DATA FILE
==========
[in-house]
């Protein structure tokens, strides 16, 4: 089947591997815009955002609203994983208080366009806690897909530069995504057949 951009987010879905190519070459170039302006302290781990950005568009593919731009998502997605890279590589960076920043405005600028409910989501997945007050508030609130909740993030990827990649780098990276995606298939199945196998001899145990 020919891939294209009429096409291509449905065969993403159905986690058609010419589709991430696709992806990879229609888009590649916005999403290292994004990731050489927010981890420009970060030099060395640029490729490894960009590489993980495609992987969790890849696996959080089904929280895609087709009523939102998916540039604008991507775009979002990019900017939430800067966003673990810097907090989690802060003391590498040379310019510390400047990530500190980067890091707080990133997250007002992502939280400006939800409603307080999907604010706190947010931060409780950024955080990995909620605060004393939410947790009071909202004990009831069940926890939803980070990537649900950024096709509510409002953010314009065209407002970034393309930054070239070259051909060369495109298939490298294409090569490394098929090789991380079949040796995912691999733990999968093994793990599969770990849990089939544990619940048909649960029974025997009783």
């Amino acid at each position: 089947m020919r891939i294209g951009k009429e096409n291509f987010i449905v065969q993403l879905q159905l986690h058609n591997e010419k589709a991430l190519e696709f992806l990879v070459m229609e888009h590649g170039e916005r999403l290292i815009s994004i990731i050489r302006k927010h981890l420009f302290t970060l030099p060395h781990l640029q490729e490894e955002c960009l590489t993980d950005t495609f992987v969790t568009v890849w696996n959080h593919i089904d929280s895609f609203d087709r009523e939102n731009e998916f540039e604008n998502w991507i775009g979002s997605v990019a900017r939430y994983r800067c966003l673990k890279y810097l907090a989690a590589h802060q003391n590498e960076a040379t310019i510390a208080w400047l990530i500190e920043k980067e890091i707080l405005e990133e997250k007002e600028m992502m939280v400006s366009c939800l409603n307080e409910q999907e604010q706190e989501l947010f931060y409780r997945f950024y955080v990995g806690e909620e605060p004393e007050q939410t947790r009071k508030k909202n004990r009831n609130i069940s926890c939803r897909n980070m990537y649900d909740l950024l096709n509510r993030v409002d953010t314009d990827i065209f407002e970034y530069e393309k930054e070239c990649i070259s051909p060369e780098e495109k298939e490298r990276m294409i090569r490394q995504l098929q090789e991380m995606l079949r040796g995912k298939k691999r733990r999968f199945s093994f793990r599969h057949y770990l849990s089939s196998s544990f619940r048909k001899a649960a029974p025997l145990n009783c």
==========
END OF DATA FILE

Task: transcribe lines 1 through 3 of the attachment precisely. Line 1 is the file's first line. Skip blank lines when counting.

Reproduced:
[in-house]
């Protein structure tokens, strides 16, 4: 089947591997815009955002609203994983208080366009806690897909530069995504057949 951009987010879905190519070459170039302006302290781990950005568009593919731009998502997605890279590589960076920043405005600028409910989501997945007050508030609130909740993030990827990649780098990276995606298939199945196998001899145990 020919891939294209009429096409291509449905065969993403159905986690058609010419589709991430696709992806990879229609888009590649916005999403290292994004990731050489927010981890420009970060030099060395640029490729490894960009590489993980495609992987969790890849696996959080089904929280895609087709009523939102998916540039604008991507775009979002990019900017939430800067966003673990810097907090989690802060003391590498040379310019510390400047990530500190980067890091707080990133997250007002992502939280400006939800409603307080999907604010706190947010931060409780950024955080990995909620605060004393939410947790009071909202004990009831069940926890939803980070990537649900950024096709509510409002953010314009065209407002970034393309930054070239070259051909060369495109298939490298294409090569490394098929090789991380079949040796995912691999733990999968093994793990599969770990849990089939544990619940048909649960029974025997009783």
């Amino acid at each position: 089947m020919r891939i294209g951009k009429e096409n291509f987010i449905v065969q993403l879905q159905l986690h058609n591997e010419k589709a991430l190519e696709f992806l990879v070459m229609e888009h590649g170039e916005r999403l290292i815009s994004i990731i050489r302006k927010h981890l420009f302290t970060l030099p060395h781990l640029q490729e490894e955002c960009l590489t993980d950005t495609f992987v969790t568009v890849w696996n959080h593919i089904d929280s895609f609203d087709r009523e939102n731009e998916f540039e604008n998502w991507i775009g979002s997605v990019a900017r939430y994983r800067c966003l673990k890279y810097l907090a989690a590589h802060q003391n590498e960076a040379t310019i510390a208080w400047l990530i500190e920043k980067e890091i707080l405005e990133e997250k007002e600028m992502m939280v400006s366009c939800l409603n307080e409910q999907e604010q706190e989501l947010f931060y409780r997945f950024y955080v990995g806690e909620e605060p004393e007050q939410t947790r009071k508030k909202n004990r009831n609130i069940s926890c939803r897909n980070m990537y649900d909740l950024l096709n509510r993030v409002d953010t314009d990827i065209f407002e970034y530069e393309k930054e070239c990649i070259s051909p060369e780098e495109k298939e490298r990276m294409i090569r490394q995504l098929q090789e991380m995606l079949r040796g995912k298939k691999r733990r999968f199945s093994f793990r599969h057949y770990l849990s089939s196998s544990f619940r048909k001899a649960a029974p025997l145990n009783c």